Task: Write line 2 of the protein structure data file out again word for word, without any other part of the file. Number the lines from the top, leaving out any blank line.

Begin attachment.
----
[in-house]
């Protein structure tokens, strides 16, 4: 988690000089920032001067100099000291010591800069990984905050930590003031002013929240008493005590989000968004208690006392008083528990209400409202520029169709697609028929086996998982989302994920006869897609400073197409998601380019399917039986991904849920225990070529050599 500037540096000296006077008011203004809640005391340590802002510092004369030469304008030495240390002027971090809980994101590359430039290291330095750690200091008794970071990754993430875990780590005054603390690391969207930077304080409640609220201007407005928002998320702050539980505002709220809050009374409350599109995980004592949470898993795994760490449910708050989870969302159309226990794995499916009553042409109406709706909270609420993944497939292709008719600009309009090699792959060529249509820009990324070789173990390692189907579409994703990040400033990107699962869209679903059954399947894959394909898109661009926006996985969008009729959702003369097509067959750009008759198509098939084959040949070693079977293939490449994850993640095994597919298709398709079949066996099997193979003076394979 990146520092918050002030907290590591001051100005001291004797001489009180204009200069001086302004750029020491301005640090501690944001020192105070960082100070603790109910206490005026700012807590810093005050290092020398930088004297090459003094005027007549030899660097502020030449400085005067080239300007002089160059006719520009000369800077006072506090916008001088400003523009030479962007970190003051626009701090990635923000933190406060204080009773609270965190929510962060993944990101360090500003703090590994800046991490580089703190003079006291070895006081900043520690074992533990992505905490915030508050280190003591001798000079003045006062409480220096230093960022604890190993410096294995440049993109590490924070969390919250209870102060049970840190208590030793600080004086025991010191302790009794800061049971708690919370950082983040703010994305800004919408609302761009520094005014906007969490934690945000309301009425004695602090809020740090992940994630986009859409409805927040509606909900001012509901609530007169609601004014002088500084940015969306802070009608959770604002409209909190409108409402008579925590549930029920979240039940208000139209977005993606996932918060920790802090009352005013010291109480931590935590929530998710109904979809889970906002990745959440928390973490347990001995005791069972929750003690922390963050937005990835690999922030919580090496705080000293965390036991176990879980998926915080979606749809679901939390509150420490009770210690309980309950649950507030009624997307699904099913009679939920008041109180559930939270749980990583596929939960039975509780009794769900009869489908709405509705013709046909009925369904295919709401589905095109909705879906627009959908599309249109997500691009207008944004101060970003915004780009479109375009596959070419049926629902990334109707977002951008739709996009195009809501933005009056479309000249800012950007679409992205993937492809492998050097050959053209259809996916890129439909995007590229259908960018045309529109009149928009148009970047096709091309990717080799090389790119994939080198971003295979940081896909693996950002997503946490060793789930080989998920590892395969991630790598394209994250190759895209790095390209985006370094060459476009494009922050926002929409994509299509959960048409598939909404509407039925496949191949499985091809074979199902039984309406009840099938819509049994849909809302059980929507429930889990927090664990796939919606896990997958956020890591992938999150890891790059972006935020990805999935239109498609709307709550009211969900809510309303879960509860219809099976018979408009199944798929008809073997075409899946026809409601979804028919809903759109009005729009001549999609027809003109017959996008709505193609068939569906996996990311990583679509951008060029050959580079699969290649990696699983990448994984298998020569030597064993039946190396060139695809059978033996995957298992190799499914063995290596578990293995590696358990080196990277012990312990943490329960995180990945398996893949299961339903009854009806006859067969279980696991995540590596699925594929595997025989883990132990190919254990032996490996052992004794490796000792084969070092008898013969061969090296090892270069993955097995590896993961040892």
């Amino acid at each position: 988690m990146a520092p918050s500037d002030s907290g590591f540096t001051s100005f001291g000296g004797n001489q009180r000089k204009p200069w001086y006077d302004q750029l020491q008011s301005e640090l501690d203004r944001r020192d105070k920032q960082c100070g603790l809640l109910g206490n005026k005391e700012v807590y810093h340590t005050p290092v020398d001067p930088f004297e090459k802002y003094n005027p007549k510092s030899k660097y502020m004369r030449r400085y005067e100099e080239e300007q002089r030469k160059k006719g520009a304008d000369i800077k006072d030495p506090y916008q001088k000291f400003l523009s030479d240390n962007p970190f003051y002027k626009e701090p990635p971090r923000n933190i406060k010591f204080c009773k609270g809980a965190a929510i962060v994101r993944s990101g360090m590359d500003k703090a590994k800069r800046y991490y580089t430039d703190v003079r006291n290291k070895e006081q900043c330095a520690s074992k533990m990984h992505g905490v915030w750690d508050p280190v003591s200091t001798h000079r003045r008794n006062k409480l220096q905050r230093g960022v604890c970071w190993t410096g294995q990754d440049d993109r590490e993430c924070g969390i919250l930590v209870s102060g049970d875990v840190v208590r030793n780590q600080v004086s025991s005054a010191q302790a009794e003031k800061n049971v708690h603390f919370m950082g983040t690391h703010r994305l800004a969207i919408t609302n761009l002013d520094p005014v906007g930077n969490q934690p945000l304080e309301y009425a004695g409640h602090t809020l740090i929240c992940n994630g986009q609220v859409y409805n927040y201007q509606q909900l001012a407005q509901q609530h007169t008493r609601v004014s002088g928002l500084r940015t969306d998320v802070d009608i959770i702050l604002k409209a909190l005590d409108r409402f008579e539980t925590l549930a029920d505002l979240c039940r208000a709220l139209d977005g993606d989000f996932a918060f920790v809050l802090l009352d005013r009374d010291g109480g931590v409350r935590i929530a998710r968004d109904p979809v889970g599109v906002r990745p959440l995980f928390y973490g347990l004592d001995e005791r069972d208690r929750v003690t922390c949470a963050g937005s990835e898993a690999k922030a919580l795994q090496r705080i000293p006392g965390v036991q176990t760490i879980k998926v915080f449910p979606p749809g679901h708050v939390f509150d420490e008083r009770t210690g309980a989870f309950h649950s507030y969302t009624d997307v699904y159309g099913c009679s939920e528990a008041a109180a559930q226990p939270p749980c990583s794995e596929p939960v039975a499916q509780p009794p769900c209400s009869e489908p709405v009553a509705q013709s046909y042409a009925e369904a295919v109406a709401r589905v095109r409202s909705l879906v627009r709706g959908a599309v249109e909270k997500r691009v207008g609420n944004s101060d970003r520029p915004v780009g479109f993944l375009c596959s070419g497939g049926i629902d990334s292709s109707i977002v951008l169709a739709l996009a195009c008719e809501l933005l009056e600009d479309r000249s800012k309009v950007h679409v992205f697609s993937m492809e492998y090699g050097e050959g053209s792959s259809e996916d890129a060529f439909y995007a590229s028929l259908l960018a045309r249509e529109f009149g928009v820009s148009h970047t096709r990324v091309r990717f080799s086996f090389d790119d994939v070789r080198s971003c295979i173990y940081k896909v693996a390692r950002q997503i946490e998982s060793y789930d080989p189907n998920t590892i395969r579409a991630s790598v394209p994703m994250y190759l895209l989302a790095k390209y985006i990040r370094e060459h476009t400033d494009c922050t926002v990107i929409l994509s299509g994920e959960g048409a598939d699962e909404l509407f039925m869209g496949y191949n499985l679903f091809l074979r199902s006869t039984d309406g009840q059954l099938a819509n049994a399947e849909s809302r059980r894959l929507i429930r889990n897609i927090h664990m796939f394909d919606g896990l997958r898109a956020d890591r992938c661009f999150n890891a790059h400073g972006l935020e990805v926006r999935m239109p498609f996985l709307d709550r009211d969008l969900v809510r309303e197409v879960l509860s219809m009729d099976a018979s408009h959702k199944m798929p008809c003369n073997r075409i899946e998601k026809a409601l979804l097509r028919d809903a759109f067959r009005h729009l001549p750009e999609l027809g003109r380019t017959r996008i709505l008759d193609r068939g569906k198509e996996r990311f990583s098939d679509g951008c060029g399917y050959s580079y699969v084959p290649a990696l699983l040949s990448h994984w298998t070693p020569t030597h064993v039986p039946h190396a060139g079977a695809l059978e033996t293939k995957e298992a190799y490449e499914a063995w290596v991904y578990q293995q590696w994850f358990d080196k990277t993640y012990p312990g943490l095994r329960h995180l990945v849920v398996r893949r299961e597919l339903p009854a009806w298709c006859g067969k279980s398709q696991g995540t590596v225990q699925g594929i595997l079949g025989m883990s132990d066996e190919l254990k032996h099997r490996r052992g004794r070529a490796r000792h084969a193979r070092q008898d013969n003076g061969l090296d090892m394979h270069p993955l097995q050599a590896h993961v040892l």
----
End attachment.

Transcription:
């Protein structure tokens, strides 16, 4: 988690000089920032001067100099000291010591800069990984905050930590003031002013929240008493005590989000968004208690006392008083528990209400409202520029169709697609028929086996998982989302994920006869897609400073197409998601380019399917039986991904849920225990070529050599 500037540096000296006077008011203004809640005391340590802002510092004369030469304008030495240390002027971090809980994101590359430039290291330095750690200091008794970071990754993430875990780590005054603390690391969207930077304080409640609220201007407005928002998320702050539980505002709220809050009374409350599109995980004592949470898993795994760490449910708050989870969302159309226990794995499916009553042409109406709706909270609420993944497939292709008719600009309009090699792959060529249509820009990324070789173990390692189907579409994703990040400033990107699962869209679903059954399947894959394909898109661009926006996985969008009729959702003369097509067959750009008759198509098939084959040949070693079977293939490449994850993640095994597919298709398709079949066996099997193979003076394979 990146520092918050002030907290590591001051100005001291004797001489009180204009200069001086302004750029020491301005640090501690944001020192105070960082100070603790109910206490005026700012807590810093005050290092020398930088004297090459003094005027007549030899660097502020030449400085005067080239300007002089160059006719520009000369800077006072506090916008001088400003523009030479962007970190003051626009701090990635923000933190406060204080009773609270965190929510962060993944990101360090500003703090590994800046991490580089703190003079006291070895006081900043520690074992533990992505905490915030508050280190003591001798000079003045006062409480220096230093960022604890190993410096294995440049993109590490924070969390919250209870102060049970840190208590030793600080004086025991010191302790009794800061049971708690919370950082983040703010994305800004919408609302761009520094005014906007969490934690945000309301009425004695602090809020740090992940994630986009859409409805927040509606909900001012509901609530007169609601004014002088500084940015969306802070009608959770604002409209909190409108409402008579925590549930029920979240039940208000139209977005993606996932918060920790802090009352005013010291109480931590935590929530998710109904979809889970906002990745959440928390973490347990001995005791069972929750003690922390963050937005990835690999922030919580090496705080000293965390036991176990879980998926915080979606749809679901939390509150420490009770210690309980309950649950507030009624997307699904099913009679939920008041109180559930939270749980990583596929939960039975509780009794769900009869489908709405509705013709046909009925369904295919709401589905095109909705879906627009959908599309249109997500691009207008944004101060970003915004780009479109375009596959070419049926629902990334109707977002951008739709996009195009809501933005009056479309000249800012950007679409992205993937492809492998050097050959053209259809996916890129439909995007590229259908960018045309529109009149928009148009970047096709091309990717080799090389790119994939080198971003295979940081896909693996950002997503946490060793789930080989998920590892395969991630790598394209994250190759895209790095390209985006370094060459476009494009922050926002929409994509299509959960048409598939909404509407039925496949191949499985091809074979199902039984309406009840099938819509049994849909809302059980929507429930889990927090664990796939919606896990997958956020890591992938999150890891790059972006935020990805999935239109498609709307709550009211969900809510309303879960509860219809099976018979408009199944798929008809073997075409899946026809409601979804028919809903759109009005729009001549999609027809003109017959996008709505193609068939569906996996990311990583679509951008060029050959580079699969290649990696699983990448994984298998020569030597064993039946190396060139695809059978033996995957298992190799499914063995290596578990293995590696358990080196990277012990312990943490329960995180990945398996893949299961339903009854009806006859067969279980696991995540590596699925594929595997025989883990132990190919254990032996490996052992004794490796000792084969070092008898013969061969090296090892270069993955097995590896993961040892």